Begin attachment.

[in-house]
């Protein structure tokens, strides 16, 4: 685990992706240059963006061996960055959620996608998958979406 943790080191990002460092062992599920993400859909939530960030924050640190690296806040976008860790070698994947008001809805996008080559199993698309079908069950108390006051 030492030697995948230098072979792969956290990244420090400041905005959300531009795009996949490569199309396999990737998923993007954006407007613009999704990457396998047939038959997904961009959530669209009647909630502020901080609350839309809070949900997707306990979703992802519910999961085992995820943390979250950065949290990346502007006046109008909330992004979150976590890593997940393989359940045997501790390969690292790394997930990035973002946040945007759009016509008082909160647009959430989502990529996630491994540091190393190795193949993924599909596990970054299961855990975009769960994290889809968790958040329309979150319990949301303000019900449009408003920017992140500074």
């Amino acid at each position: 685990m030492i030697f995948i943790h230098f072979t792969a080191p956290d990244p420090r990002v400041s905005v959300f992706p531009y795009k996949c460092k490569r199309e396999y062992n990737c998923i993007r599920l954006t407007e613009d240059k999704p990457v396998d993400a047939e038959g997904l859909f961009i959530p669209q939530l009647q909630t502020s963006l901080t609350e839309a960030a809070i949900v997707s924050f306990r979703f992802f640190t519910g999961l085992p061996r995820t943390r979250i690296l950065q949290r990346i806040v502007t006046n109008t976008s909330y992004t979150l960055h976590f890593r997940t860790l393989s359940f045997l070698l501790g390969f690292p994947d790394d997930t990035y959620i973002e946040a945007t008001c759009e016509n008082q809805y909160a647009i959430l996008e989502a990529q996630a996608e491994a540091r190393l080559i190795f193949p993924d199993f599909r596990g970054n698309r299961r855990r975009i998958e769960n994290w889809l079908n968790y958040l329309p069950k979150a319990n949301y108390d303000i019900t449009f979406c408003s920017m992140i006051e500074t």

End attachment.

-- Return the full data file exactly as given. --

[in-house]
């Protein structure tokens, strides 16, 4: 685990992706240059963006061996960055959620996608998958979406 943790080191990002460092062992599920993400859909939530960030924050640190690296806040976008860790070698994947008001809805996008080559199993698309079908069950108390006051 030492030697995948230098072979792969956290990244420090400041905005959300531009795009996949490569199309396999990737998923993007954006407007613009999704990457396998047939038959997904961009959530669209009647909630502020901080609350839309809070949900997707306990979703992802519910999961085992995820943390979250950065949290990346502007006046109008909330992004979150976590890593997940393989359940045997501790390969690292790394997930990035973002946040945007759009016509008082909160647009959430989502990529996630491994540091190393190795193949993924599909596990970054299961855990975009769960994290889809968790958040329309979150319990949301303000019900449009408003920017992140500074």
């Amino acid at each position: 685990m030492i030697f995948i943790h230098f072979t792969a080191p956290d990244p420090r990002v400041s905005v959300f992706p531009y795009k996949c460092k490569r199309e396999y062992n990737c998923i993007r599920l954006t407007e613009d240059k999704p990457v396998d993400a047939e038959g997904l859909f961009i959530p669209q939530l009647q909630t502020s963006l901080t609350e839309a960030a809070i949900v997707s924050f306990r979703f992802f640190t519910g999961l085992p061996r995820t943390r979250i690296l950065q949290r990346i806040v502007t006046n109008t976008s909330y992004t979150l960055h976590f890593r997940t860790l393989s359940f045997l070698l501790g390969f690292p994947d790394d997930t990035y959620i973002e946040a945007t008001c759009e016509n008082q809805y909160a647009i959430l996008e989502a990529q996630a996608e491994a540091r190393l080559i190795f193949p993924d199993f599909r596990g970054n698309r299961r855990r975009i998958e769960n994290w889809l079908n968790y958040l329309p069950k979150a319990n949301y108390d303000i019900t449009f979406c408003s920017m992140i006051e500074t």